Kennedy later pleaded guilty to leaving the scene of an accident after causing injury but received only a two-month suspended sentence.
His behaviour and the suspect penalty became a long-lived scandal, tarnishing Kennedy's image and contributing to his dropping out of the 1972 presidential race. But he continued to be elected a Massachusetts senator.
As the recent obituaries repeatedly noted, with a highly respected 40-year Senate career, Kennedy had long since – in most minds – redeemed himself for the "Kopechne incident."
The Kennedy and Lévesque examples of surviving disgrace aren't applicable to Michael Bryant's situation, says a political public relations consultant who, like the others, asked not to be identified.
"They happened in a different era, when the media and political correctness, if you like, weren't so pervasive. The climate is different today. We're in an environment where everybody is quick to make moral judgments even in a personal tragedy."
Had Bryant called this consultant's firm for PR advice rather than Navigator, would it have taken the case?
"Yes, we could help with damage control through the initial period. But we couldn't promise him a political future. I think it will be very hard for him to come back regardless of the outcome of the case."
That's what they said about Francis Fox back in 1978.
The 38-year-old solicitor general – Canada's top law enforcer – stunned the House of Commons and Canadian public by resigning his post – and confessing why. The married Fox had forged the name of his girlfriend's husband on a hospital abortion document.
Forgery, adultery and abortion, all in one go. Fox's rising career – he was touted as a future party leader – was clearly over. Or so people thought.
But he had an exceptionally understanding boss in Liberal prime minister Pierre Trudeau. "I just hope people understand that this is a human failing and he will not be lost to political life forever."
Fox's marriage didn't survive the scandal, and "the man became a shadow of himself as he spent time in the penalty box (of the backbenches)," says a Liberal insider. But the public disgrace lasted barely two years.
Fox returned to Trudeau's cabinet in 1980 as communications minister and, during John Turner's short-lived tenure, was international trade minister. In 1984, he left politics for a series of lucrative jobs in the private sector, but re-emerged in 2003 to become Paul Martin's principal secretary. In 2005, Martin appointed him to the Senate.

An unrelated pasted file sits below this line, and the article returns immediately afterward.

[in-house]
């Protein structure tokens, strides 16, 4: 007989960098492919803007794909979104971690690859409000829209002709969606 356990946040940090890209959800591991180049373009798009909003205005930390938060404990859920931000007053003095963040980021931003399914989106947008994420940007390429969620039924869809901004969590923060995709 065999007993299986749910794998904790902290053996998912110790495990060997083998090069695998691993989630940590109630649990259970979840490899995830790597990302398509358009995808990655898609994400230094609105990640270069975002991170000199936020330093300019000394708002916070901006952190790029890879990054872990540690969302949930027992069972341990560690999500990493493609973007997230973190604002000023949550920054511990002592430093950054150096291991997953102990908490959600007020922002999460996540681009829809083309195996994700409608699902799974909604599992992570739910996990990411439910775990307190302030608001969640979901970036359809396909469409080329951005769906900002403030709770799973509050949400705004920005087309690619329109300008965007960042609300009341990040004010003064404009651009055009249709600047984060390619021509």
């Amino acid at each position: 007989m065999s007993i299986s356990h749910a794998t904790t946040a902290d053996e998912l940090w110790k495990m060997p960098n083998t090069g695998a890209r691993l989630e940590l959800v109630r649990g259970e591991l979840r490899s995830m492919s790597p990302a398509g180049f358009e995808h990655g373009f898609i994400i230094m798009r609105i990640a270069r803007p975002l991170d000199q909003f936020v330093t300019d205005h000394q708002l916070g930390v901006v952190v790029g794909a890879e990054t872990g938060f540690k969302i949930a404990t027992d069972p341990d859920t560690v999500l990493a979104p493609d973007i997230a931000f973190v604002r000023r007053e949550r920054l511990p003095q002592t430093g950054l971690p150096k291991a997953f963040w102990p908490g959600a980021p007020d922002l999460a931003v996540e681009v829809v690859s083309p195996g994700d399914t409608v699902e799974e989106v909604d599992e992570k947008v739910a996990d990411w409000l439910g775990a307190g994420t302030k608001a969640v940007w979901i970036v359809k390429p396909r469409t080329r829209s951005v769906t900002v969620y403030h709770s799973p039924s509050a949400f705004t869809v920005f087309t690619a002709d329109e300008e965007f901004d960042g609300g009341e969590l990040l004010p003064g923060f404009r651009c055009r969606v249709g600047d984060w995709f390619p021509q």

Not the career Fox once may have envisioned for himself, but an honourable one nonetheless.
A politician who did pay a lifelong price was at the centre of one of the Cold War's most notorious falls from grace.
In 1963, the high-flying career of British war minister John Profumo ended in a scandal that ultimately brought down Harold Macmillan's Conservative government.
Profumo at first denied to the House of Commons – and privately to parliamentary colleagues – that there had been "any impropriety" with a call girl named Christine Keeler, simply saying he knew her. In fact, they'd had a brief affair. Unbeknownst to Profumo, however, Keeler happened to be the girlfriend of the senior U.S.S.R. naval attaché, Yevgeny Ivanov, who was also a Soviet spy.
Sex and espionage. The Fleet Street feeding frenzy was unprecedented.
Subsequently forced by his conscience, he said, to admit that he'd lied, Profumo resigned from the cabinet and Privy Council. His disgrace was public, swift and complete. He withdrew into obscurity and spent the next 43 years in quiet atonement, doing volunteer work at a charity for the poor and needy in London's East End.
In 2006, he died at 91 after a stroke.
Predictably, the obituaries led with the long-ago scandal – as he knew they would, said The Times of London.
"He accepted that `the Profumo case' would never go away in his lifetime, and that the periodic exhumation of its details was his lot in perpetuity."